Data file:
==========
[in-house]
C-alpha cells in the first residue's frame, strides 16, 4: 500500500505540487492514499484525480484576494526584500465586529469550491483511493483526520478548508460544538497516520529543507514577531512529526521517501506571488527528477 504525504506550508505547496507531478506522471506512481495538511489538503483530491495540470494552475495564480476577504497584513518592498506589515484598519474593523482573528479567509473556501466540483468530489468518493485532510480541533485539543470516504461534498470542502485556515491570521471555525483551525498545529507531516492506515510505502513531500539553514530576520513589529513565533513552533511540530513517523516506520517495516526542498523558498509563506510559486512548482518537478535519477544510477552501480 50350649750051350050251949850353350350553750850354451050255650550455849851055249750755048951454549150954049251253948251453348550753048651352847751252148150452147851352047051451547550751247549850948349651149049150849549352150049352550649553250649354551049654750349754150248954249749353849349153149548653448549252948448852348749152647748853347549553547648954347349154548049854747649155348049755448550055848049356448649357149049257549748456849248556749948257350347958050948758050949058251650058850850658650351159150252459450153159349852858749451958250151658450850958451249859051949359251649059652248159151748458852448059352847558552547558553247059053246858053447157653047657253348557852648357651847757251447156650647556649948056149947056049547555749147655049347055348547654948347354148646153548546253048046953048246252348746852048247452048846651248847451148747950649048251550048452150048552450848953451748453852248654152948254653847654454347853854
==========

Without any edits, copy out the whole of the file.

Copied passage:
[in-house]
C-alpha cells in the first residue's frame, strides 16, 4: 500500500505540487492514499484525480484576494526584500465586529469550491483511493483526520478548508460544538497516520529543507514577531512529526521517501506571488527528477 504525504506550508505547496507531478506522471506512481495538511489538503483530491495540470494552475495564480476577504497584513518592498506589515484598519474593523482573528479567509473556501466540483468530489468518493485532510480541533485539543470516504461534498470542502485556515491570521471555525483551525498545529507531516492506515510505502513531500539553514530576520513589529513565533513552533511540530513517523516506520517495516526542498523558498509563506510559486512548482518537478535519477544510477552501480 50350649750051350050251949850353350350553750850354451050255650550455849851055249750755048951454549150954049251253948251453348550753048651352847751252148150452147851352047051451547550751247549850948349651149049150849549352150049352550649553250649354551049654750349754150248954249749353849349153149548653448549252948448852348749152647748853347549553547648954347349154548049854747649155348049755448550055848049356448649357149049257549748456849248556749948257350347958050948758050949058251650058850850658650351159150252459450153159349852858749451958250151658450850958451249859051949359251649059652248159151748458852448059352847558552547558553247059053246858053447157653047657253348557852648357651847757251447156650647556649948056149947056049547555749147655049347055348547654948347354148646153548546253048046953048246252348746852048247452048846651248847451148747950649048251550048452150048552450848953451748453852248654152948254653847654454347853854